For fans and journalists, the phrase, “We're just going to take it one game at a time,” is one of the most irritating cliches there is. For hockey players, however, this outlook is as natural as putting on their jerseys and skates.
Living in the now, embracing the moment, or whatever you want to call it, is particularly important in a competition like the IIHF World Championship.
In our daily lives and places of work, most of us suffer no immediate ill consequences when we drift mentally into the past (“Deep Purple at the Budokan in '75: best show ever!”) or speculate wildly about the future (“When I get a divorce, move to Switzerland, and win the lottery, I'm buying a BMW!”).
However, a hockey player who falls into these habits usually also falls on his rear end. Either literally, when Anton Volchenkov or Shea Weber crushes him with an open-ice bodycheck as he admires a lovely pass he made (which is already in the past). Or metaphorically, when he and his teammates look beyond a weaker opponent and suffer an upset loss because they weren't focused on what they were doing. Because they didn't take it “one game at a time”.
Do the Americans fall 5-2 to Denmark in their 2003 Worlds opener if they're taking it “one game at a time” instead of looking ahead to a presumed Preliminary Round showdown with Russia three days later? Do the Czechs crash and burn on home ice with a shootout loss to the USA in the 2004 quarterfinals if they're taking it “one game at a time” instead of planning how many bottles of Pilsner to buy for the gold medal party in Prague?
And in the final stages of the IIHF World Championship, unlike in life, there are no second chances, due to the single-game elimination format. So “one game at a time” really resonates.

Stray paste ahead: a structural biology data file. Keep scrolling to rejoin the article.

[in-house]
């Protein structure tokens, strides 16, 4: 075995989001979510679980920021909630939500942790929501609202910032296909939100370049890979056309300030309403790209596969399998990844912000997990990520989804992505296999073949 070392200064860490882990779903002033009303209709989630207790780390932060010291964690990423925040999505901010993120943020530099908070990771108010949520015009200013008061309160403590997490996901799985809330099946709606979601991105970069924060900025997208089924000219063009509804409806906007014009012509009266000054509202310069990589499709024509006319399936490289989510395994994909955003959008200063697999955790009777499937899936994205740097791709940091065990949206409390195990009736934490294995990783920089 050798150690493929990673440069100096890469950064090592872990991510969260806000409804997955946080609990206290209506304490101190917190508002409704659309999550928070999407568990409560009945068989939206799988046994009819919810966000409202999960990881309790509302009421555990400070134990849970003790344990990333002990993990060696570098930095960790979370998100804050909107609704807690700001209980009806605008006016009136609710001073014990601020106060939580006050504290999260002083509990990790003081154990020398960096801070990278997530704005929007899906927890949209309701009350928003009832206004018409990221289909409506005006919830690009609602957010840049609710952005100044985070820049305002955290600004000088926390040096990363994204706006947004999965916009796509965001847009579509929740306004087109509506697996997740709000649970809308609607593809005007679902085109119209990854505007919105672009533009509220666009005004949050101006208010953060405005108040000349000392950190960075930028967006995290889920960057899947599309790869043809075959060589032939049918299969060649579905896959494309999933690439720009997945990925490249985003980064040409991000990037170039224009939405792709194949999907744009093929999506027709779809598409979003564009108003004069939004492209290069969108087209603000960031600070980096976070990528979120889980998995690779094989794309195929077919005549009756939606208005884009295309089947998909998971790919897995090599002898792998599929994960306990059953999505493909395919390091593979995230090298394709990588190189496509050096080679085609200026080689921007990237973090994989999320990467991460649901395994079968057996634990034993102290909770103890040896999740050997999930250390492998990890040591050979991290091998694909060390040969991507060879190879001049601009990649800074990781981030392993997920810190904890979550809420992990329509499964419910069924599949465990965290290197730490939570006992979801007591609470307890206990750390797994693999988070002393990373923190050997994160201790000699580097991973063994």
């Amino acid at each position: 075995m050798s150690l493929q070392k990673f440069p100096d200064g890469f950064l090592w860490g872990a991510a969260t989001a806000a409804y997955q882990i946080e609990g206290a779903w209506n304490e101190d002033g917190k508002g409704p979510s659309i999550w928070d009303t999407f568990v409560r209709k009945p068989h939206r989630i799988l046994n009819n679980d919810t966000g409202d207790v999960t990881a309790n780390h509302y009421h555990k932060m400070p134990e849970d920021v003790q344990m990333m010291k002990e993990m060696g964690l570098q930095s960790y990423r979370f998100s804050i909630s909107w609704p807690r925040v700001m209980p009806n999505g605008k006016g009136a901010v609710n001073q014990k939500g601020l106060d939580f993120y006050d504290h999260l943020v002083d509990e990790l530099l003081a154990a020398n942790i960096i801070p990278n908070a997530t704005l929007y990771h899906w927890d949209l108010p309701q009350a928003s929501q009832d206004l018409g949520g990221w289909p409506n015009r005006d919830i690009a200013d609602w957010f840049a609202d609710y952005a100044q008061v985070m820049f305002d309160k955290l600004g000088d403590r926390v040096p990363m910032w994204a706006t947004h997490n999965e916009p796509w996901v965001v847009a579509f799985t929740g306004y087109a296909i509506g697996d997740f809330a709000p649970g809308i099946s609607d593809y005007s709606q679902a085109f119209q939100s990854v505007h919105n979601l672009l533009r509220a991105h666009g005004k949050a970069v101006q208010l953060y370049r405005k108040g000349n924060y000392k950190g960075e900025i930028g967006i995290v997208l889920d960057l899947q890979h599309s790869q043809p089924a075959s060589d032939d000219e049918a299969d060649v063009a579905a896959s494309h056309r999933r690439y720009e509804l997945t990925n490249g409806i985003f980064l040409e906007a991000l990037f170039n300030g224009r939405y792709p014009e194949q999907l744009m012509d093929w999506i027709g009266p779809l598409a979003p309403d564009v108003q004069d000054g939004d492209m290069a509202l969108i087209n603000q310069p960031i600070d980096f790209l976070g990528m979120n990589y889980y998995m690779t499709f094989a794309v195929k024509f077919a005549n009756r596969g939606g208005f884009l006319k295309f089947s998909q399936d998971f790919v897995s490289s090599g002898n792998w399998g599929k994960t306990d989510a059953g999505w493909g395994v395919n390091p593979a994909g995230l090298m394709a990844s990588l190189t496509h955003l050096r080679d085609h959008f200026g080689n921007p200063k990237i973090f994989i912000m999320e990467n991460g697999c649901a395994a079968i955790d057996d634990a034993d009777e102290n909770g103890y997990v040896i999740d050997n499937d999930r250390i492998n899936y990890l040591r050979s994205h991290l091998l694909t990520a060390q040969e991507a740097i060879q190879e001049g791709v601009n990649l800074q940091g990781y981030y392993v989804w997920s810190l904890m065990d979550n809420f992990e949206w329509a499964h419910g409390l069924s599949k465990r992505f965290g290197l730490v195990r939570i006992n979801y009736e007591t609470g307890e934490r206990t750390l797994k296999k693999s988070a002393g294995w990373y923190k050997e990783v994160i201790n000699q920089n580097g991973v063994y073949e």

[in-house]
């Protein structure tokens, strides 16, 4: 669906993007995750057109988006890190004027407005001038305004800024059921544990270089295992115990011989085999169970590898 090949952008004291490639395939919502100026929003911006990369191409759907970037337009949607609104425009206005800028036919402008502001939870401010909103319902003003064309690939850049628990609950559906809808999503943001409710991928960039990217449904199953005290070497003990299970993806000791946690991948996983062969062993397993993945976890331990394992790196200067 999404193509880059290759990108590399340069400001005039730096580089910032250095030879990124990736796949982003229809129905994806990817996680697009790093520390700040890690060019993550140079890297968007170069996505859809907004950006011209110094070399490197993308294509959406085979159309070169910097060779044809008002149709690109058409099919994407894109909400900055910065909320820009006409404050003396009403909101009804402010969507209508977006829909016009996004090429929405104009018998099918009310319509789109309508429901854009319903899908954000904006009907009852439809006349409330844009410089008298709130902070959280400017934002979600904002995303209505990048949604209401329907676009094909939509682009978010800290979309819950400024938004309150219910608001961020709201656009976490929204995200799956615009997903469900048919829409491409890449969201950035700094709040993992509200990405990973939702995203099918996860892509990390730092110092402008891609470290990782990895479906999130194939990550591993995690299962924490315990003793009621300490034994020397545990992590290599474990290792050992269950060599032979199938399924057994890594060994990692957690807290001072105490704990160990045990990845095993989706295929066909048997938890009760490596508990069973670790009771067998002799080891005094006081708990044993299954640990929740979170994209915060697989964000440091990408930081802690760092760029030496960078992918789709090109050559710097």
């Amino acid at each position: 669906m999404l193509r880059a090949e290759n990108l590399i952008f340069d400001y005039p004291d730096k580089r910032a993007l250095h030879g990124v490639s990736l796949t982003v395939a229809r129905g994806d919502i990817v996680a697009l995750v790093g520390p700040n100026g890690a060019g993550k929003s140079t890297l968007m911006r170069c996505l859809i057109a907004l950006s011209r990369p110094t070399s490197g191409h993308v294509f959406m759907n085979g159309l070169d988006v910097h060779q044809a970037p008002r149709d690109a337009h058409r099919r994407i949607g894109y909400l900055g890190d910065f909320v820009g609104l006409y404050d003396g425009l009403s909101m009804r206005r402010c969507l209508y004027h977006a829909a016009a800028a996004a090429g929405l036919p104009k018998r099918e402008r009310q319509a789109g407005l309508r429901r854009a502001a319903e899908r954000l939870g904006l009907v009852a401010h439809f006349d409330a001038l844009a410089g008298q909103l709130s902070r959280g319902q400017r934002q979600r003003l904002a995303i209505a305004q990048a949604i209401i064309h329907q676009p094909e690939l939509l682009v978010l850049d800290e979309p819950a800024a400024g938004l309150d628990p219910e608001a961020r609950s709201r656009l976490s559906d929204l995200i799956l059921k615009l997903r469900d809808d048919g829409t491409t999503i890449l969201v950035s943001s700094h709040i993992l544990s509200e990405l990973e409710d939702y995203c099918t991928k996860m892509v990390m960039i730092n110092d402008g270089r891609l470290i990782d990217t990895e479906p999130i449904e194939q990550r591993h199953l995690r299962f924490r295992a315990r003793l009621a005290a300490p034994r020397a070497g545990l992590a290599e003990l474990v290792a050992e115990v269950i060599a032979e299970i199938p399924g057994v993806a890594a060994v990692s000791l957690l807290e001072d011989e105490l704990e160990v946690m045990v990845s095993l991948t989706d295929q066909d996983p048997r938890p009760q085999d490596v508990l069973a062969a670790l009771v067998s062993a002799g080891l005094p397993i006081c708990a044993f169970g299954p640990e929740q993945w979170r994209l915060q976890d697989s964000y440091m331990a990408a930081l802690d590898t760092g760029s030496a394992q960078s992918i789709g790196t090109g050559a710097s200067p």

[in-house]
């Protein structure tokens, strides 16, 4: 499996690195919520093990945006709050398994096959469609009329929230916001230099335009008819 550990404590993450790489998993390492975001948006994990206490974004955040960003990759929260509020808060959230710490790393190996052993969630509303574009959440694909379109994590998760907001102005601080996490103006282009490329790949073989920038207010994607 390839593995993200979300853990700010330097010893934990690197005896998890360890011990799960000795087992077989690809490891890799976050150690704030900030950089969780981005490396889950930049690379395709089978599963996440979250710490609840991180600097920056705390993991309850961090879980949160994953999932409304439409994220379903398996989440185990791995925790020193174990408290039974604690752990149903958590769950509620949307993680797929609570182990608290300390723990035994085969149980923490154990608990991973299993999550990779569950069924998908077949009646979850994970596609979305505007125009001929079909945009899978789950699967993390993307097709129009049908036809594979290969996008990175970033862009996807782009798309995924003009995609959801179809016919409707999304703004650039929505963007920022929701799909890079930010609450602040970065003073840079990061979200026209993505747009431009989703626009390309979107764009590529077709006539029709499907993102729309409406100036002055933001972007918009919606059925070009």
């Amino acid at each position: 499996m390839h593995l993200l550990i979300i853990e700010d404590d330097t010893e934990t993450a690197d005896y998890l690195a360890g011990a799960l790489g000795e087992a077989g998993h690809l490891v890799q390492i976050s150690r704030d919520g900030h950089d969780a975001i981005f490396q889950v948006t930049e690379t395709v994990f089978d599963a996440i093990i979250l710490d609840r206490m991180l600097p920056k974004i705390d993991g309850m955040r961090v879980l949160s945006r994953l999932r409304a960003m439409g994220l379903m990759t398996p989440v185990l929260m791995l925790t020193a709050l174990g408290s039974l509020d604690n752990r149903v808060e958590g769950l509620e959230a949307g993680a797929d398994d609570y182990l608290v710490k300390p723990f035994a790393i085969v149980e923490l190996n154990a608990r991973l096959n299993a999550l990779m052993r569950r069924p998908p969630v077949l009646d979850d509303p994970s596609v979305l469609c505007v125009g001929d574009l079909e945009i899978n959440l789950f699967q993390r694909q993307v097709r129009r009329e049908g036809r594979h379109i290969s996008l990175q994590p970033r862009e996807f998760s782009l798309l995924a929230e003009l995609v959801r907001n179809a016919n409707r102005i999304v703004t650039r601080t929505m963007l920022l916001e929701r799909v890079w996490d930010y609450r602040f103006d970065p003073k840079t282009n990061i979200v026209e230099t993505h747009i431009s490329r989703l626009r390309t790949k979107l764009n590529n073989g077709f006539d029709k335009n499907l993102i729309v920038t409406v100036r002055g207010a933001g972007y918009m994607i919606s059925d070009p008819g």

For hockey players, it doesn't pay to be too contemplative or speculative. That's why you'll almost never get a straight answer to the question: “So, which team would you prefer to face in the playoffs?”
The biggest stars often have little insight to offer about their glorious past triumphs, simply because they have mentally conditioned themselves to stay in the present, concentrating on the business at hand at all times.
Canadian players are particularly successful at this, and it's reflected in the number of titles they win. They usually dish up pedestrian quotes about respecting the process and taking it “one game at a time.” But it's not just to sound humble or make their opponents feel like they're receiving due respect. It's also to reinforce that mental approach for themselves, and thereby increase their chances of winning gold. (Conversely, Canadian teams usually flop in bronze medal games because they're still preoccupied with having failed in their championship quest.)
Michael Peca, who played with Mario Lemieux, Steve Yzerman, and Joe Sakic on Canada's 2002 Olympic gold medal team, once described what he learned about mental toughness and focusing on the present from those veteran superstars: “The biggest key I learned from those guys is that they just go out and do the same thing. Shift after shift, game after game. Regardless of how big the game is. They continue to be strong and they always seem to come up big in big games, because they don’t come down a level. They still play at the same level. It’s not about going up a level. It’s about playing at the same level they’ve played at their whole lives. A lot of people succumb to some of that pressure and tighten up, and are afraid to make plays. But guys like Lemieux and Sakic, all those guys who were there, it doesn’t matter. And you learn that. Regardless of the situation, go out there with confidence and play your game, and more often than not, you’re going to be successful.”
Failure is frequently rooted in getting caught up in things that may never happen. Instead of “taking it one game at a time”. Think of the 2006 Olympics. If Finland had competed versus Sweden in the final with the same kind of here-and-now confidence and intensity that it brought to the 4-0 semi-final win over Russia, the gold medal party would have been in Helsinki.
But as any Finn (or Swede) will tell you, the Finns have a mental block about Tre Kronor, a deep-rooted assumption that something has always gone wrong and will always go wrong in crucial games against the blue and yellow. Of course, there are exceptions, but getting dragged down by that dread of disaster has surely doomed Finland more than once.
It's only human to worry and speculate. Yet as that well-known sage Yoda said in The Empire Strikes Back: “Control, control! You must learn control.”
“One game at a time.” That's the route to World Championship gold.
Lucas Aykroyd is IIHF.com’s Vancouver-based correspondent. Aykroyd has covered every IIHF World Championship since 2000, as well as the 2002 and 2006 Olympics.